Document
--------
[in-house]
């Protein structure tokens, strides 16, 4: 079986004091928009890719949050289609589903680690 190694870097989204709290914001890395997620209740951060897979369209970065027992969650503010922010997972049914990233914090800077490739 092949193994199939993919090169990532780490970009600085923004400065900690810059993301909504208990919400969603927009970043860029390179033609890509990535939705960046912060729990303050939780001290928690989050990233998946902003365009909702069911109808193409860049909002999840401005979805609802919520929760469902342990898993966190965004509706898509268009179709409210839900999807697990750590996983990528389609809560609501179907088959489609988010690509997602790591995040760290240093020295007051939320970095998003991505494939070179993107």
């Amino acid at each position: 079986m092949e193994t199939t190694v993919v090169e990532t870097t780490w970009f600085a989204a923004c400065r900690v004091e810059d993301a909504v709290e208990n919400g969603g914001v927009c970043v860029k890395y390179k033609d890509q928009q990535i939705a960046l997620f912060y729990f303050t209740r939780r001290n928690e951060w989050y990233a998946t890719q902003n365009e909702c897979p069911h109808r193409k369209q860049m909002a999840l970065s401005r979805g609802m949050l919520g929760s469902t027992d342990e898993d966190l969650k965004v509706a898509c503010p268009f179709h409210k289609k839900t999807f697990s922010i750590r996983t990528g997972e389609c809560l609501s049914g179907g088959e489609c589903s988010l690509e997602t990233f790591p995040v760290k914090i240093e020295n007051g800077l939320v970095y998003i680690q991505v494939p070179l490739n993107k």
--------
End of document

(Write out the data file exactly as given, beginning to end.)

[in-house]
């Protein structure tokens, strides 16, 4: 079986004091928009890719949050289609589903680690 190694870097989204709290914001890395997620209740951060897979369209970065027992969650503010922010997972049914990233914090800077490739 092949193994199939993919090169990532780490970009600085923004400065900690810059993301909504208990919400969603927009970043860029390179033609890509990535939705960046912060729990303050939780001290928690989050990233998946902003365009909702069911109808193409860049909002999840401005979805609802919520929760469902342990898993966190965004509706898509268009179709409210839900999807697990750590996983990528389609809560609501179907088959489609988010690509997602790591995040760290240093020295007051939320970095998003991505494939070179993107």
């Amino acid at each position: 079986m092949e193994t199939t190694v993919v090169e990532t870097t780490w970009f600085a989204a923004c400065r900690v004091e810059d993301a909504v709290e208990n919400g969603g914001v927009c970043v860029k890395y390179k033609d890509q928009q990535i939705a960046l997620f912060y729990f303050t209740r939780r001290n928690e951060w989050y990233a998946t890719q902003n365009e909702c897979p069911h109808r193409k369209q860049m909002a999840l970065s401005r979805g609802m949050l919520g929760s469902t027992d342990e898993d966190l969650k965004v509706a898509c503010p268009f179709h409210k289609k839900t999807f697990s922010i750590r996983t990528g997972e389609c809560l609501s049914g179907g088959e489609c589903s988010l690509e997602t990233f790591p995040v760290k914090i240093e020295n007051g800077l939320v970095y998003i680690q991505v494939p070179l490739n993107k």